Hugging is Considered Sexual Harassment?

The 9th Circuit court has further defined what constitutes a “hostile work environment” with regards to sexual harassment. In a recent case, a Yolo County correctional officer claimed that the country sheriff, who oversaw more approximately 250 employees, created a hostile work environment by hugging her over one hundred times and kissing her once during her employment from 1999 to 2012. Originally, the trial court granted judgment in favor of the sheriff. However, the correctional officer appealed the decision and the appellate court has recently overturned the trial court’s decision.

An employer is liable under Title VII for conduct giving rise to a hostile work environment where the employee proves (1) that she was subjected to verbal or physical conduct of a harassing nature, (2) this conduct was unwelcome, and (3) that the conduct was sufficiently severe or pervasive to alter the conditions of the victim’s employment and create an abusive working environment.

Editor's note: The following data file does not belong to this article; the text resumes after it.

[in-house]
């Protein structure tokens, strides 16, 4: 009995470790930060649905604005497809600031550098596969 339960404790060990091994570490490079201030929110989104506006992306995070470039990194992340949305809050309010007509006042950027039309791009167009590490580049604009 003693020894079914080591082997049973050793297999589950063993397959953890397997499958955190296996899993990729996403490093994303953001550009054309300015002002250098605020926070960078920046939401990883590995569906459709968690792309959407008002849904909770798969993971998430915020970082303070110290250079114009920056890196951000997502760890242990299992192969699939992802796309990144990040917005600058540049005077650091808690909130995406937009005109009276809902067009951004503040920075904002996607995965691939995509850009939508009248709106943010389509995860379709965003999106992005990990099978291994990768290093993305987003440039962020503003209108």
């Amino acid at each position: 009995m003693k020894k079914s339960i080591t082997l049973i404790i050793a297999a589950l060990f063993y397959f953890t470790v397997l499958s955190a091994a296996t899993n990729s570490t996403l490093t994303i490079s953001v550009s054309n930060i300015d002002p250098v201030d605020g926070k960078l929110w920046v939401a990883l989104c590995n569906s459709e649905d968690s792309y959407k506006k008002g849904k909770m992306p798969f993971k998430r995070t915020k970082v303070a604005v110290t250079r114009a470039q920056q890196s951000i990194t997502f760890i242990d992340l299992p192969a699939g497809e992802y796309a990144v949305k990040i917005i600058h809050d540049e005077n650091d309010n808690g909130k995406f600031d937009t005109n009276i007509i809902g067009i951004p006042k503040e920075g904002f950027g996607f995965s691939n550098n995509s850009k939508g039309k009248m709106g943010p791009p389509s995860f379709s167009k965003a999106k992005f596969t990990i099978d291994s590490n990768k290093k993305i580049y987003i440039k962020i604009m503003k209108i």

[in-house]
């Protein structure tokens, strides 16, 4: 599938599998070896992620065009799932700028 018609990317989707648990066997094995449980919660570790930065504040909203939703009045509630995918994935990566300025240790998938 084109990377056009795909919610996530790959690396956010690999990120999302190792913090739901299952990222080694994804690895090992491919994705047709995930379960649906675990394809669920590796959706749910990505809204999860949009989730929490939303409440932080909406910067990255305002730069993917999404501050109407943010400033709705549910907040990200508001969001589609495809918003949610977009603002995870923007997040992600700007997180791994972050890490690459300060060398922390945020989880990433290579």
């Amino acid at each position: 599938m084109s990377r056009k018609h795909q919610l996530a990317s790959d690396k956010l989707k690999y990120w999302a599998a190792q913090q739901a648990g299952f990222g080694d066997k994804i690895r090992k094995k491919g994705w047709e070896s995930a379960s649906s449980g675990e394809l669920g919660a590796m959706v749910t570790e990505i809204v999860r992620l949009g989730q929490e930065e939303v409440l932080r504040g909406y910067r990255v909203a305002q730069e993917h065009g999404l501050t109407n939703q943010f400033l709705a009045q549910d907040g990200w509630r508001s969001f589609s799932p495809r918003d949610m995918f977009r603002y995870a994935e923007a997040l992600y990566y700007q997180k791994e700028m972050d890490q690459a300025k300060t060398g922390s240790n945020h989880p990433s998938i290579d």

While there is no “magic number” of incidents that may give rise to employer liability, the court will consider the cumulative effect of such behavior. In this case, the appellate court explained that a reasonable juror could find that the work environment was hostile because the sheriff hugged the correctional officer over 100 times, hugged female employees much more often than male employees, and, according to the correctional officer, hugged female employees exclusively.

This recent case serves as a reminder to all employers that even hugs may create a hostile or abusive workplace when such conduct is severe or pervasive. Employers must remember that the court will consider the cumulative effect of such behavior, meaning that each and every employee report of harassment is a serious matter and must be well managed in order to maintain a safe and secure workplace.

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